Ask Dr. Marion: Why should a parent NOT name the letters?

This question came in to our Reading Kingdom website:

Why should the parent NOT name the letters?

There are a number of reasons, but the first one that comes to my mind is that many children have what are termed “naming” problems.

This is a complex area of research, but it means children have difficulty in the speed and accuracy with which they can name objects and other visual material. If their limited naming resources are used for naming letters, it actually interferes with their naming the words they read. In addition, naming actually leads to a lessening of visual memory.One can easily identify visual material without naming it.

For example, people easily recognize the person at the cash register even though they do not know her name. In other words, naming is useful for conversing about an absent object, but naming does not allow you to see more clearly objects (like letters) that are directly in front of you. That requires object recognition and that is quite a different skill from naming.

In addition, because the “name” of a letter is often not the sound that the letter makes when used in context, knowing the “name” of that letter doesn’t help a child to know what sound that letter makes. For instance, consider the letter “a” or “ay” as it’s pronounced. That letter can appear in words where it has the sound “ay” as in “ate” but it can also be in words such as beat, attend, beautfiul, bread and so on.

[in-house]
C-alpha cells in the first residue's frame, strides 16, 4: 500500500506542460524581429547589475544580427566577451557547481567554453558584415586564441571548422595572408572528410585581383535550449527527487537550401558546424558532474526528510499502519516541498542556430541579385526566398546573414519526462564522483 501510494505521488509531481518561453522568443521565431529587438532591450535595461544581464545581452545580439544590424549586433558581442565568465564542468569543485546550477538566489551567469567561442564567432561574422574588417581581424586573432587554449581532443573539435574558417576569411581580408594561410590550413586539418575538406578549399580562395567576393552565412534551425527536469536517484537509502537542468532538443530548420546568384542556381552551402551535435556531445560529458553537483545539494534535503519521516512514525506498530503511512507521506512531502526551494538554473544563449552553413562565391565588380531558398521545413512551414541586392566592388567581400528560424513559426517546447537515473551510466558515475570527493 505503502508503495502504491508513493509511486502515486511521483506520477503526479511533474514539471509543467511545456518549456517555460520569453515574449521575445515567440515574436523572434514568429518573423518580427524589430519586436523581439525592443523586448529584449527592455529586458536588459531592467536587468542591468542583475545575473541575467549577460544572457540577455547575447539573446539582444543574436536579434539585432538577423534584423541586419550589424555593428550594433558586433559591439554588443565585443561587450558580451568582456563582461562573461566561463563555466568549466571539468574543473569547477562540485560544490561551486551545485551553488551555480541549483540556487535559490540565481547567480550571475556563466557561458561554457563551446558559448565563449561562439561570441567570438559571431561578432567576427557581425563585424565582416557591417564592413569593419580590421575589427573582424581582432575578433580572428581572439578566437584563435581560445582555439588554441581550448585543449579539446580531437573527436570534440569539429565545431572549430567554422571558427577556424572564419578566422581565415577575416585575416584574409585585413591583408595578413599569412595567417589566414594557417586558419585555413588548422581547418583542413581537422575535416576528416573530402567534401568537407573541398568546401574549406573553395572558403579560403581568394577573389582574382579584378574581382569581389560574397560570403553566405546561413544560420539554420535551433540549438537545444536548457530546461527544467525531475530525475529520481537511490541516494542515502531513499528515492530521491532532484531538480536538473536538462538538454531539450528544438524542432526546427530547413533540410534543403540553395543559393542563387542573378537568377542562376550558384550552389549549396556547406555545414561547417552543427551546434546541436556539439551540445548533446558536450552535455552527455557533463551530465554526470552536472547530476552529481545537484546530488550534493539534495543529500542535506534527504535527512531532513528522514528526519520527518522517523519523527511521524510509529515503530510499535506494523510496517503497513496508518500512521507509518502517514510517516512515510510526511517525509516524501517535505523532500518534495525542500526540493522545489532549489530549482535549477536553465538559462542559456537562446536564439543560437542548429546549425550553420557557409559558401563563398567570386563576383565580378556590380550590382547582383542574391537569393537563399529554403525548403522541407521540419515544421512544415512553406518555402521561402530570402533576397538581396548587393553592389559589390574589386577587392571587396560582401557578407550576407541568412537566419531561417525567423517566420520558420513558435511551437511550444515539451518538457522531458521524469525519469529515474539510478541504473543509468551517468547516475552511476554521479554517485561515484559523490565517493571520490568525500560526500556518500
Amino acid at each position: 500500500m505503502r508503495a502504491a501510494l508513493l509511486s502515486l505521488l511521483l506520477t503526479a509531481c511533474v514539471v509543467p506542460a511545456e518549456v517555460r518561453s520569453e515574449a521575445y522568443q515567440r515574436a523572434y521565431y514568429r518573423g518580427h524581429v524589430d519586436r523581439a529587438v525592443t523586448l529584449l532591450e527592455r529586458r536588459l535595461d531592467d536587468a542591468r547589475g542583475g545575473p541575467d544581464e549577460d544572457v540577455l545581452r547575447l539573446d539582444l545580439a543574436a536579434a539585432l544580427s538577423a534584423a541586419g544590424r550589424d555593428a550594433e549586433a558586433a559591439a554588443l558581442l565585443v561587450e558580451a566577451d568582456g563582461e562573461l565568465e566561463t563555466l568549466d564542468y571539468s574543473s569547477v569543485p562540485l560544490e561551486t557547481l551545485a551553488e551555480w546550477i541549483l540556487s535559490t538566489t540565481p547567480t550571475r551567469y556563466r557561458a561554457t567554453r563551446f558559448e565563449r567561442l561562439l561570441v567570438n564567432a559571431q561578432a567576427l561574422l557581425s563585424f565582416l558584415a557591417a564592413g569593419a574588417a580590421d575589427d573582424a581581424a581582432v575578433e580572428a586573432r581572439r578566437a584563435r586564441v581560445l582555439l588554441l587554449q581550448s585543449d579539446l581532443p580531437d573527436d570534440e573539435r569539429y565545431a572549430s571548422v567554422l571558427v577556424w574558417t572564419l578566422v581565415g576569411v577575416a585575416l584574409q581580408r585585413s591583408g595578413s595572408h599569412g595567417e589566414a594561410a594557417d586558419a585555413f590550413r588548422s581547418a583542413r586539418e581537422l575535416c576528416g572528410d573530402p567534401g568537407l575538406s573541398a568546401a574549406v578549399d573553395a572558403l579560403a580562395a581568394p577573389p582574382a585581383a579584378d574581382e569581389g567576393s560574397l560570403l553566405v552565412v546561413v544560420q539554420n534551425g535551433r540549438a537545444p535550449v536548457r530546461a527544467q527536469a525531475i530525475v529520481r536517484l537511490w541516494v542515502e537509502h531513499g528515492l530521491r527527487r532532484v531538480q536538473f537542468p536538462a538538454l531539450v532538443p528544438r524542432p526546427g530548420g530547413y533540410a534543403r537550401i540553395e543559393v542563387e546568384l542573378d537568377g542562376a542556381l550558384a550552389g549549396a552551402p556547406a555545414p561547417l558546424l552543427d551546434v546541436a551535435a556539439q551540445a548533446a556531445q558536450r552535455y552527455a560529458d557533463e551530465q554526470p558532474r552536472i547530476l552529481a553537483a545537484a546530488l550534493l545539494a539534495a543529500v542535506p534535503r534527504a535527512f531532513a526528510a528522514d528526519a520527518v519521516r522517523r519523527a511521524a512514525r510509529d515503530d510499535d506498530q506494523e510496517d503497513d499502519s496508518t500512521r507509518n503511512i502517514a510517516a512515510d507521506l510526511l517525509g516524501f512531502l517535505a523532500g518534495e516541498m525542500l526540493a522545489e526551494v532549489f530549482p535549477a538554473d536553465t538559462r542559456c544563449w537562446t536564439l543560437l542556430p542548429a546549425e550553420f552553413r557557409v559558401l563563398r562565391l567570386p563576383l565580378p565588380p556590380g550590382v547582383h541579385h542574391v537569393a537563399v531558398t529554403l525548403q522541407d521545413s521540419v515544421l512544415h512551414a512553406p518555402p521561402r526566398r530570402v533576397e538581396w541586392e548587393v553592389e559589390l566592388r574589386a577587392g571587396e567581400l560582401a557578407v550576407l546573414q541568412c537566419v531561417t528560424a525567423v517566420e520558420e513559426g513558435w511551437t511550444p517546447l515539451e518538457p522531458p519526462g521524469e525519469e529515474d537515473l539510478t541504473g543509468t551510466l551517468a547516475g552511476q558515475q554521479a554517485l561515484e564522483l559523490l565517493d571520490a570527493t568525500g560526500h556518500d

Reading Kingdom

Literacy and reading expert, Dr. Marion Blank

 

Dr. Marion Blank, creator and founder of The Reading Kingdom program is answering your questions about reading and learning. To leave a question for Dr. Marion, visit the Reading Kingdom Facebook Page and let us know how we can help.

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